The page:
It is something of a tradition for us to have an end of year review, so as we leave 2014 behind and welcome in the New Year, it’s worth looking back on some of the most popular posts here on the P2P Foundation blog, and to consider how these reflect broader developments in P2P and Commons movements.
The posts here are compiled from our blog statistics and can more or less be considered something like a top 10 most popular posts, but I prefer to address them by topic rather than by numeric order. They are linked to from the text.
It seems the rise of interest in P2P money is unstoppable, with posts on Bitcoin among our most popular. In particular, the unexpected comments from none other than the mysterious inventor of Bitcoin, Satoshi Nakamoto, returned to our now little-used Ning Forums.
In March 2014, journalist Leah McGrath Goodman claimed in an article published in Newsweek that Dorian Prentice Satoshi Nakamoto, a Japanese American man living in California, was the mysterious inventor of Bitcoin ‘Satoshi Nakamoto’. The claims caused a media frenzy. Dorian quickly denied the claims, saying he knew nothing about Bitcoin. In an unexpected turn of events the user Satoshi Nakamoto, who originally posted to our P2P Ning forums back in 2009 to announce the creation of Bitcoin, returned to keep us all guessing by stating, ‘I am not Dorian Nakamoto’.
Despite our efforts to investigate, Ning refused to release information relating to the user account, and so we have no way of knowing if the user account Satoshi Nakamoto had been hacked or if the comments were legitimate. The likelihood that the account may have been hacked increased later in September, when a further comment which appeared under the same user account claimed to have hacked the Ning account, and threatened to release the true identity of Nakamoto in return for Bitcoins. However, the identity of Nakamoto remains a mystery.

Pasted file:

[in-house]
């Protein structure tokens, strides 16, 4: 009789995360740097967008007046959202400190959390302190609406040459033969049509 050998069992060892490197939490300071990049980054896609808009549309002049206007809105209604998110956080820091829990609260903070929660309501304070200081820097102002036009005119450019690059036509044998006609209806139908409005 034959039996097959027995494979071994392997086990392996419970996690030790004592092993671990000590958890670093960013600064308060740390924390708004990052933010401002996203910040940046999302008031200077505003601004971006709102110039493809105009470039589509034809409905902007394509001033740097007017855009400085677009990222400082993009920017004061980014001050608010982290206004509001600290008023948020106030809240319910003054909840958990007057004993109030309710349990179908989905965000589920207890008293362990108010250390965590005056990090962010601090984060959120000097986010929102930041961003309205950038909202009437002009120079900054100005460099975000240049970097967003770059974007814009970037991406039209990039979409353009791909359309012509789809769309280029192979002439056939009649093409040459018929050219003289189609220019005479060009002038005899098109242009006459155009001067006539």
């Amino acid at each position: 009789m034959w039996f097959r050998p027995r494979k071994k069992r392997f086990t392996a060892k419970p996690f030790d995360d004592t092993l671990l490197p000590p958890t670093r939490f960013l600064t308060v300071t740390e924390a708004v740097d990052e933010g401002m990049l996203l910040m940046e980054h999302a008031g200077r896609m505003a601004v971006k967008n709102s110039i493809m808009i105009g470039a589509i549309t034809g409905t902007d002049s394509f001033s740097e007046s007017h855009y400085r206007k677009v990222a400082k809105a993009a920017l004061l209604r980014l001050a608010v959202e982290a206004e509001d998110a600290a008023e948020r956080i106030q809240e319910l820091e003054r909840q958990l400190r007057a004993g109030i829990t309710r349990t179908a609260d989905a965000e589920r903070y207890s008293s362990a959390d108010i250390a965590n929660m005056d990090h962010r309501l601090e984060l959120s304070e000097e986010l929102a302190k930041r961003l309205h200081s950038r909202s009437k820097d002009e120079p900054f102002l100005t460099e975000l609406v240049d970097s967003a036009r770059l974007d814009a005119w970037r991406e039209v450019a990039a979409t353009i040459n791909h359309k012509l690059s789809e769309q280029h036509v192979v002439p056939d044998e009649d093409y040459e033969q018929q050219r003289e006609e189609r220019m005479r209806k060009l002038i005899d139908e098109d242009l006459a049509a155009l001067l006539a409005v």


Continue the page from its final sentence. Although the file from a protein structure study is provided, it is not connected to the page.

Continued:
These events marked, in my view, something of a turning point in the mainstream acceptance of Bitcoin, with debate and discussion on cryptocurrencies appearing in national and international newpapers and television around the world.
However, as many of our regular readers know, we are critical of Bitcoin as a currency because it reproduces some of the worst features of capitalism. Most notably, Bitcoin encourages, hoarding, and speculation, and the market is highly unequal and dominated by a few early adapters.
That said, the underlying Bitcoin technology remains very promising. Ethereum looks to be a significant development that expands on this technology in a number of exciting ways, with the potential for the creation of new forms of smart contracts and distributed organisations. We look forward to seeing how this develops in 2015.
The P2P Foundation have also announced a strategic partnership with Enric Duran and the Cooperativa Intergral to support the development of Faircoin and Fair Coop. Faircoin is a crytocurrency intended for fair trade and the solidarity economy.
Moving on from crytocurrencies, the movement for a Universal Basic Income continues to grow across Europe. Dorotea Mar’s interview with Andrey Angelov of the European Citizens’ Initiative for Unconditional Basic Income, “BASIC INCOME is the life-saving boat of a sinking global economy”, explored this in detail and was one of our most popular posts. Dorotea is also listed as one of 100 Women Creating the P2P Society.
In April, threats of enclosure to shared cultural spaces hit very close to home when our good friends at MediaLab Prado were threatened with closure by the Madrid local government, whose plan to rent out the space to Telefónica was revealed. Thankfully, a campaign by MediaLab’s supporters was successful. MediaLab has proven itself a critical space for innovation in support of free culture, p2p and the commons, and was one of the spaces from which the 15M movement evolved. This years’ experience underlines the importance of solidarity networks.